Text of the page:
From a command point of view, there are a couple of things that can make things particularly tricky.
In the past, I have found that if I were to set a course that deliberately took us past and enemy fleet, it would end up ‘bending’ around to engage the enemies head on. The helms officer would have assumed it was an oversight on my part and the course must have been off by a few degrees. In actual fact, the aim would have been to take the ship past the fleet and attack from a specific direction, for example attacking from the opposite side of a base to draw enemies away, or bypassing other nearby enemies to attack a different target. I have had to abandon many plans due to such instances. Sometimes, in the heat of the moment with everything going on, it just isn’t possible to outline clearly or in detail exactly what is being planned by the captain.
From a fleet perspective too, there are very few captains willing to sacrifice a base. There has been more than once that a ship has made a sudden move to defend a base, putting it out of position and causing me to plan around it, rather than come up with a more effective coordinated defense. Again, it might be because they assume I have made an oversight (which is a fair assumption to make), but most of the time I find that I am part way through formulating a strategy (even sending orders out) when ships have jumped into action without clear direction and forced me to re-think (or cancel the orders).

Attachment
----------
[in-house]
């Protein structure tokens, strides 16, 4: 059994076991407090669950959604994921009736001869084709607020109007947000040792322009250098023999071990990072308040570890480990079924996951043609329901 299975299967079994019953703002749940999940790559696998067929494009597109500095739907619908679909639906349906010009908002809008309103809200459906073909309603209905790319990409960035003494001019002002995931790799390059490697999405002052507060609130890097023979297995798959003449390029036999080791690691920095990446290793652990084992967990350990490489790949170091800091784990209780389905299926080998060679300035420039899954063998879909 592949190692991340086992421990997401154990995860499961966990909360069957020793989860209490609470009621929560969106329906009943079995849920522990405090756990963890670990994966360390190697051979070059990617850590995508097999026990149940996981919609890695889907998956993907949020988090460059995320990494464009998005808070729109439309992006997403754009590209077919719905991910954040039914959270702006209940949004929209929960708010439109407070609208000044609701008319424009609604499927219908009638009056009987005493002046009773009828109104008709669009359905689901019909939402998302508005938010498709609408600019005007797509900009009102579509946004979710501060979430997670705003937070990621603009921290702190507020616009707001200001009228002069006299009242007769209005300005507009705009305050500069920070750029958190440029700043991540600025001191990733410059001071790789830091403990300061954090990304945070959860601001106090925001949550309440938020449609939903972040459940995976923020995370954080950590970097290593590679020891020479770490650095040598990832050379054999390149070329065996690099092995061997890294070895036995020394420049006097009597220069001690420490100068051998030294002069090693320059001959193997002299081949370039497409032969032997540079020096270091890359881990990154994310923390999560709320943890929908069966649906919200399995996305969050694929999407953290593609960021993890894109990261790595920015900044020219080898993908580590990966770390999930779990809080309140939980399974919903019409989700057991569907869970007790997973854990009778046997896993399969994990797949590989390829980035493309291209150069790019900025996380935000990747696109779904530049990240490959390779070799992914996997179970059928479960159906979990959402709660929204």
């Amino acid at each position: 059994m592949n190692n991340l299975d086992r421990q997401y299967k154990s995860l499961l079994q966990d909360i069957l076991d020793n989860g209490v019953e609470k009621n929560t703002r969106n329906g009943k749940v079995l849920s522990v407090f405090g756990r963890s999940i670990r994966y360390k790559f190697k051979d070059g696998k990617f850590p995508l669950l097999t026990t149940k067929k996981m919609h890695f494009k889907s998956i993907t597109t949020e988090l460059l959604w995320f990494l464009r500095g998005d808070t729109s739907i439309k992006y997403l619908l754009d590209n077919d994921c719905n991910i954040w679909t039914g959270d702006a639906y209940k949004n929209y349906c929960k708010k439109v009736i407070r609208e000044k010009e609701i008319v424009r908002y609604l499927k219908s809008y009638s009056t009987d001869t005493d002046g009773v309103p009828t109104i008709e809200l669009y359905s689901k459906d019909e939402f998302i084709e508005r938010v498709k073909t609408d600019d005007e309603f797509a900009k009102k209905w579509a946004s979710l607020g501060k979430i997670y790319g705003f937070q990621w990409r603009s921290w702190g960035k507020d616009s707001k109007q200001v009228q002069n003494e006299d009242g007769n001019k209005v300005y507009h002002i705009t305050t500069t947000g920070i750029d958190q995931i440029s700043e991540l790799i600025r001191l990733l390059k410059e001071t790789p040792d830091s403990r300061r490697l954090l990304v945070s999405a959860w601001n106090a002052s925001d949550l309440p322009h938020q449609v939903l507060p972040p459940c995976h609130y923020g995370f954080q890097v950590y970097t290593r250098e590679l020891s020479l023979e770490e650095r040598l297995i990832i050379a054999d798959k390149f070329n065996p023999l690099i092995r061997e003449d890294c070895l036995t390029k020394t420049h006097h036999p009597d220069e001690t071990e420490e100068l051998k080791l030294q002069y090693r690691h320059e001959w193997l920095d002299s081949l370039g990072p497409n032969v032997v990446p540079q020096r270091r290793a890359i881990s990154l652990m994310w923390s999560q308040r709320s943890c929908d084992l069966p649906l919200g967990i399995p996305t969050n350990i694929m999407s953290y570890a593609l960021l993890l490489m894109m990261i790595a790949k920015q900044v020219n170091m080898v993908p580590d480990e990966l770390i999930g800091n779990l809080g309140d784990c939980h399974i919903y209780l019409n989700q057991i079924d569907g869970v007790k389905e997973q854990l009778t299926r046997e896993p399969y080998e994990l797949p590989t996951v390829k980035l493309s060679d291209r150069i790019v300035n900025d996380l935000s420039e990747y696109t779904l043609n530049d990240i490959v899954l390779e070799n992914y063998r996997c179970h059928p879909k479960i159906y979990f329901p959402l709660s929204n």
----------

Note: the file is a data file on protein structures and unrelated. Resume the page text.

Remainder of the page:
It can be incredibly frustrating. I know the silence over comms can be difficult when it is clear that the enemy is closing and we need to engage, but I think we sometimes forget that others might be receivig orders. The one way around could be to broadcast orders to all at the same time (which on occasion I have done) but this can possibly interfere with bridge comms and so is not a preferred method.
I do think the ideas you have Nhaima are good. When there are two many ships to handle, drawing them off and delaying them from attacking a base is key. What Verok added is equally relevant too. Consider what happens if too many bases are under attack. If two kr three ships are tied up defending multiple bases, whilst another is trying to combat incoming heavy fleets, it can be too overwhelming. Effectively, our force is spread too thin and the need to fall back to create fewer stronger positions may arise. A quick response to a fall back action is important in that instance.